It took me two years to empty my home with 20 years of accumulation. It wasn’t easy or quick, but I am happy I did it. I speak from experiences when I say once you work through the emotions associated with parting with your stuff, you won’t miss it … very much.
If you miss it, it is because you are still dealing with the associated emotions or it is something you need to replace. In the “replacement” category will be things like a meat thermometer, an ironing board, or extra coat hangers.
In the “emotions” category will be your personal feelings toward the following.
- Family photos
- Antiques and favored furniture
- Symbols of other life stages
- National Geographic magazines
- Family heirlooms
- Souvenirs and mementos
- Stuff you’d planned to use in the future
I can verify that most of these were problem areas for me. As ridiculous as it seems, I struggled to toss a t-shirt given to me by my high school boyfriend 40 years ago. The shirt was a rag. Literally, a rag stored under the sink, yet I hesitated to get rid of this symbol of the girl I once was.
Here are some suggestions from the lessons I’ve learned.
Begin with the end in mind
Think about where you are going and what life is like in that country. Will your antiques thrive in a tropical environment? Will you really use that family heirloom turkey platter? What is the lifestyle you hope to gain from your move overseas? How will each item contribute to that lifestyle?
Prepare to Feel Worse Before You Feel Better
If your goal is to lead a different life, a simpler life, a more relaxed life, you may feel regret or shame about the money you wasted on useless stuff, or the time you wasted living a lifestyle you no longer value. Let it go.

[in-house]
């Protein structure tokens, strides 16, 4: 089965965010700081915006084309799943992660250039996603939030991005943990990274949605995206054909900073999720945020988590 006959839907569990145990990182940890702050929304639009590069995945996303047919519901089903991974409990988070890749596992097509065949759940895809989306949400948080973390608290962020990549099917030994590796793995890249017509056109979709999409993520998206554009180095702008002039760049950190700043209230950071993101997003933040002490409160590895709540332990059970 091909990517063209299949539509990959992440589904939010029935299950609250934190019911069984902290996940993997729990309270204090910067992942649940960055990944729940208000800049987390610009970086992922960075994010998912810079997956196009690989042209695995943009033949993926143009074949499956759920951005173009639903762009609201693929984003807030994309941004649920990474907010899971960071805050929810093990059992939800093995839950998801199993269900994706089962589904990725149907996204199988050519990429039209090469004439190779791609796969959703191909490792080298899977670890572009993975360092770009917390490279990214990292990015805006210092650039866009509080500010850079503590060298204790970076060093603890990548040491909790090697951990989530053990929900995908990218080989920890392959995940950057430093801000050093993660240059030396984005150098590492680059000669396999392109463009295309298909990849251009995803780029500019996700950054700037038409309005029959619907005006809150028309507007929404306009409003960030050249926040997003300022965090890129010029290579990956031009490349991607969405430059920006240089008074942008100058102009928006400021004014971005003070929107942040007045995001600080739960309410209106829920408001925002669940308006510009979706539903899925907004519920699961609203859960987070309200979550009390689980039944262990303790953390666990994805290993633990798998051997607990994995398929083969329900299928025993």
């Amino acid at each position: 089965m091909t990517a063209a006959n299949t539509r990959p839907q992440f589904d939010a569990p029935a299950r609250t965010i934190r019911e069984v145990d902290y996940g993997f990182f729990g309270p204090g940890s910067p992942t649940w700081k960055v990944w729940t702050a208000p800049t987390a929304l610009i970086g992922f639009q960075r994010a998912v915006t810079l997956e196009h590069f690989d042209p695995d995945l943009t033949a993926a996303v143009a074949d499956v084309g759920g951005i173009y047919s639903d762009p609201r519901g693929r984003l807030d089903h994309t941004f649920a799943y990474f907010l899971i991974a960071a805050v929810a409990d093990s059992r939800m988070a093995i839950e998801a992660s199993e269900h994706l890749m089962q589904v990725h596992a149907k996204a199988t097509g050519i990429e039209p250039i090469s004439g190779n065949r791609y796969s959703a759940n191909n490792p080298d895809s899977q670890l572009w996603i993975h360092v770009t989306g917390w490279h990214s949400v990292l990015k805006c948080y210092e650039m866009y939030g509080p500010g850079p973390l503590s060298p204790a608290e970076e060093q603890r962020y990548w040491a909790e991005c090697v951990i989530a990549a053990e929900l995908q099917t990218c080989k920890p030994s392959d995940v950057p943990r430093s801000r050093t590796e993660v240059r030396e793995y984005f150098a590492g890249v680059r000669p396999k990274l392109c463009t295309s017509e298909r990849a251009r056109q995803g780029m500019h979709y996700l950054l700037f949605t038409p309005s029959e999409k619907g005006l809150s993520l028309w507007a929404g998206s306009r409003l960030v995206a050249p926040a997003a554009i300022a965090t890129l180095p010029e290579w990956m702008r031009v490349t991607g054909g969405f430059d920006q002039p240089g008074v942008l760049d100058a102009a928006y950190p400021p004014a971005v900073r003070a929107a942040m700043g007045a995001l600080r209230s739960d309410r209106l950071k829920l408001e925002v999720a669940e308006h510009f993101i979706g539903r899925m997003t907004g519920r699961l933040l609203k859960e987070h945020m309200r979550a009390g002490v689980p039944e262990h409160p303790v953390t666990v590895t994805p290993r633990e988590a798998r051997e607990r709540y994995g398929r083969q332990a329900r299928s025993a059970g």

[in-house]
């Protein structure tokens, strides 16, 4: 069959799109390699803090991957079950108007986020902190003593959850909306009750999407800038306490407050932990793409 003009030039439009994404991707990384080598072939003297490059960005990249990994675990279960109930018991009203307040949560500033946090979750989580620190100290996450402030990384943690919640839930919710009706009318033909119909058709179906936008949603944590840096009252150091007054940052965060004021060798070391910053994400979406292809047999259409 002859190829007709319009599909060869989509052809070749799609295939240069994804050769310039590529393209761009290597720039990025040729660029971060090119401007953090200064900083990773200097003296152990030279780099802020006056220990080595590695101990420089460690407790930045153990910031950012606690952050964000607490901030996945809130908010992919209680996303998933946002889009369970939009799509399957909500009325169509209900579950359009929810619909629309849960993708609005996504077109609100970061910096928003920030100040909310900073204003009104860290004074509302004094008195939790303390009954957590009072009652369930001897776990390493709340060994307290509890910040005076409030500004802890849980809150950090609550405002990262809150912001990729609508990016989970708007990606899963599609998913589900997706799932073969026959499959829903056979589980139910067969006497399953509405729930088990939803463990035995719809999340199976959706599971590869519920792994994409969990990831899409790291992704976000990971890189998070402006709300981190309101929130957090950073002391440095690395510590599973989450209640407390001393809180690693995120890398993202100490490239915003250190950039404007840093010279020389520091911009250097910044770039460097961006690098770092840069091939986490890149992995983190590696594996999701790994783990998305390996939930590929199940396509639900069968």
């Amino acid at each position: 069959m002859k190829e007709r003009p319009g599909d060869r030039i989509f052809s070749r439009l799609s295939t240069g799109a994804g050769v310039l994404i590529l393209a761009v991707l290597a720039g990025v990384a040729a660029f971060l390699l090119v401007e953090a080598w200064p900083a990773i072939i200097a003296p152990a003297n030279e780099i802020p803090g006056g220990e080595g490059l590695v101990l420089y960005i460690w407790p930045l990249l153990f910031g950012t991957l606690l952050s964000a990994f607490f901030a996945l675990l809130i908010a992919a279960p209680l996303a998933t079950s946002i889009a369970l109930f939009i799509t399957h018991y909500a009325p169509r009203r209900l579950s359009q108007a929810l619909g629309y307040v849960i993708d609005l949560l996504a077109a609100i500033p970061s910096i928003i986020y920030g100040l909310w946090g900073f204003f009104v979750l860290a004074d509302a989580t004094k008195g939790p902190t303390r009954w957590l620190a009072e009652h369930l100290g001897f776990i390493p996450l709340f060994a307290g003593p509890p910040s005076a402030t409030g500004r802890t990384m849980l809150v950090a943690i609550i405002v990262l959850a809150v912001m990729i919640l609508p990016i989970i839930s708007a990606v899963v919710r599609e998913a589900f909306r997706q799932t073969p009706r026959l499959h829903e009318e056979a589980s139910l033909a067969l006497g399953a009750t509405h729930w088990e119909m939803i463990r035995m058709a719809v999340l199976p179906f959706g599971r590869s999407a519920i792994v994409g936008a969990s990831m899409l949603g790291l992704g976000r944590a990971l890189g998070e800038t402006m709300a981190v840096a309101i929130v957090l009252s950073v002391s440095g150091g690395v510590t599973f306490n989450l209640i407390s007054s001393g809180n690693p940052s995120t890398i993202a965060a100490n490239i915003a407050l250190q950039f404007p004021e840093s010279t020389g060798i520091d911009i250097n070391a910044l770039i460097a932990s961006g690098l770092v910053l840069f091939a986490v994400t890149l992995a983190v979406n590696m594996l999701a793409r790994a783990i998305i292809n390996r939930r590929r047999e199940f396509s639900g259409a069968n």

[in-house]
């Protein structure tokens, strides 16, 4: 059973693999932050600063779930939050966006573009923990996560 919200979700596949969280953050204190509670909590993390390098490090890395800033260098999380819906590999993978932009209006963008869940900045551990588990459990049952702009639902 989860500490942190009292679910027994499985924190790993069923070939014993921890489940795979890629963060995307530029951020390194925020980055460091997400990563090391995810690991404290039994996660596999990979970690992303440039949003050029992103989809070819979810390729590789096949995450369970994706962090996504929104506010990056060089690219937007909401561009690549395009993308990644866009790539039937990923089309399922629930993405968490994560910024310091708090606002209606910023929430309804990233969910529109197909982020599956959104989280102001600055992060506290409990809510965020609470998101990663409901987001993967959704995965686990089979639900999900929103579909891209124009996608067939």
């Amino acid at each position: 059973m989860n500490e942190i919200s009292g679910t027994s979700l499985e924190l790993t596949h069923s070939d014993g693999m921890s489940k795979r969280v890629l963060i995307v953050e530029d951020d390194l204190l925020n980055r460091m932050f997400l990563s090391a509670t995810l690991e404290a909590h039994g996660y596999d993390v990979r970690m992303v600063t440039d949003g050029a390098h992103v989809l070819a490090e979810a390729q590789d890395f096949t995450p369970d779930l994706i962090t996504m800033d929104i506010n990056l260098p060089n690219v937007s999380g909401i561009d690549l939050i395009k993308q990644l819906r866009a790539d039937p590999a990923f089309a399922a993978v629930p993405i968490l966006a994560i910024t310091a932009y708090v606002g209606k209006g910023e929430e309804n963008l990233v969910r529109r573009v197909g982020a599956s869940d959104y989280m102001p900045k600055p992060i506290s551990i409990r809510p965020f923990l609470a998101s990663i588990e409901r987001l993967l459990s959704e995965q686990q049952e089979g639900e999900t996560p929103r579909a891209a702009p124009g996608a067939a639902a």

When the feelings of shame surface, take a moment to say, “I forgive myself” and then keep going. Remind yourself that whatever happened in your past, you are getting it together now.
If the emotions become overwhelming, turn the project over to a neutral party, an organizer, an auctioneer, your spouse.
Give or throw things away
Maybe you will make money on eBay or Craig’s List, but it will take time and be hard work. The sad truth is nobody wants your stuff. So, plan to list the big stuff but for the petty stuff, stay focused on the goal. Give or throw it away.
Break It Down
I found the best way to deal with the emotions of downsizing was to move things out in stages.
Going room by room, I moved things into plastic garbage bags and piled the bags in the garage; out of sight and out of mind. A week or two later, tired of stepping over my stuff, as I loaded the bags into the car, I gave myself permission to take a second look.
Usually, I lost interest at first glance inside the bag. After that, it was easy to toss the bag into the trunk and head out to the dump or the Goodwill. Once I arrived at the disposal site, I never looked back.
I am not at all sorry to be free of my stuff. I still have some things I love: lamps, art, my pressure cooker, but the things I have I appreciate and I use. And the things I tossed or gave away, I don’t miss them. And neither will you.
Have you read Part-1 of Got Stuff?
Having a hard time getting rid of “stuff” for the big move? You’re not alone. Let us know about your dilemmas.
by: Dana Dwyer